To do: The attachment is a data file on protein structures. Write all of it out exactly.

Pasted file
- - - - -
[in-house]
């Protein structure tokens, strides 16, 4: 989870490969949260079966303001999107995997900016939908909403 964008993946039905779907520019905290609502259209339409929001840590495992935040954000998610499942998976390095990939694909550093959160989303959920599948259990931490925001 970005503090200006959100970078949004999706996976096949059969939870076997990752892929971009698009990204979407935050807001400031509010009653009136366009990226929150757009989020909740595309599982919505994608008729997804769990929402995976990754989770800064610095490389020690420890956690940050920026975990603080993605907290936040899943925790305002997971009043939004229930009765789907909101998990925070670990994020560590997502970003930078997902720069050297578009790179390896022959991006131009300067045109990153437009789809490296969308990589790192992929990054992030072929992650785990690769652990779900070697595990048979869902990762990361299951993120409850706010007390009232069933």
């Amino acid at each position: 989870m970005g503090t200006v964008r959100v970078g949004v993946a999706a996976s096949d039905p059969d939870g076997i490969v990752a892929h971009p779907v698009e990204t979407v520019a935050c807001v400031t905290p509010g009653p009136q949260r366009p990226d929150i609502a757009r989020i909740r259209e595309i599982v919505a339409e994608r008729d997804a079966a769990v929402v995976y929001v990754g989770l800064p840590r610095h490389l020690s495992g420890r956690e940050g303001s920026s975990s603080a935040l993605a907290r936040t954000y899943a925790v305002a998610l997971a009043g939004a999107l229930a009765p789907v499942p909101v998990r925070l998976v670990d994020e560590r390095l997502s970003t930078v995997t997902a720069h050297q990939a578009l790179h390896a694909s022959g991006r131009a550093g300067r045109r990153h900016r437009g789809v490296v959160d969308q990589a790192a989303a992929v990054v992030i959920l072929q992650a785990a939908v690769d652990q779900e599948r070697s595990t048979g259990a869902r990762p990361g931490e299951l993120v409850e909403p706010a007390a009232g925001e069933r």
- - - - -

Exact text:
[in-house]
């Protein structure tokens, strides 16, 4: 989870490969949260079966303001999107995997900016939908909403 964008993946039905779907520019905290609502259209339409929001840590495992935040954000998610499942998976390095990939694909550093959160989303959920599948259990931490925001 970005503090200006959100970078949004999706996976096949059969939870076997990752892929971009698009990204979407935050807001400031509010009653009136366009990226929150757009989020909740595309599982919505994608008729997804769990929402995976990754989770800064610095490389020690420890956690940050920026975990603080993605907290936040899943925790305002997971009043939004229930009765789907909101998990925070670990994020560590997502970003930078997902720069050297578009790179390896022959991006131009300067045109990153437009789809490296969308990589790192992929990054992030072929992650785990690769652990779900070697595990048979869902990762990361299951993120409850706010007390009232069933």
């Amino acid at each position: 989870m970005g503090t200006v964008r959100v970078g949004v993946a999706a996976s096949d039905p059969d939870g076997i490969v990752a892929h971009p779907v698009e990204t979407v520019a935050c807001v400031t905290p509010g009653p009136q949260r366009p990226d929150i609502a757009r989020i909740r259209e595309i599982v919505a339409e994608r008729d997804a079966a769990v929402v995976y929001v990754g989770l800064p840590r610095h490389l020690s495992g420890r956690e940050g303001s920026s975990s603080a935040l993605a907290r936040t954000y899943a925790v305002a998610l997971a009043g939004a999107l229930a009765p789907v499942p909101v998990r925070l998976v670990d994020e560590r390095l997502s970003t930078v995997t997902a720069h050297q990939a578009l790179h390896a694909s022959g991006r131009a550093g300067r045109r990153h900016r437009g789809v490296v959160d969308q990589a790192a989303a992929v990054v992030i959920l072929q992650a785990a939908v690769d652990q779900e599948r070697s595990t048979g259990a869902r990762p990361g931490e299951l993120v409850e909403p706010a007390a009232g925001e069933r």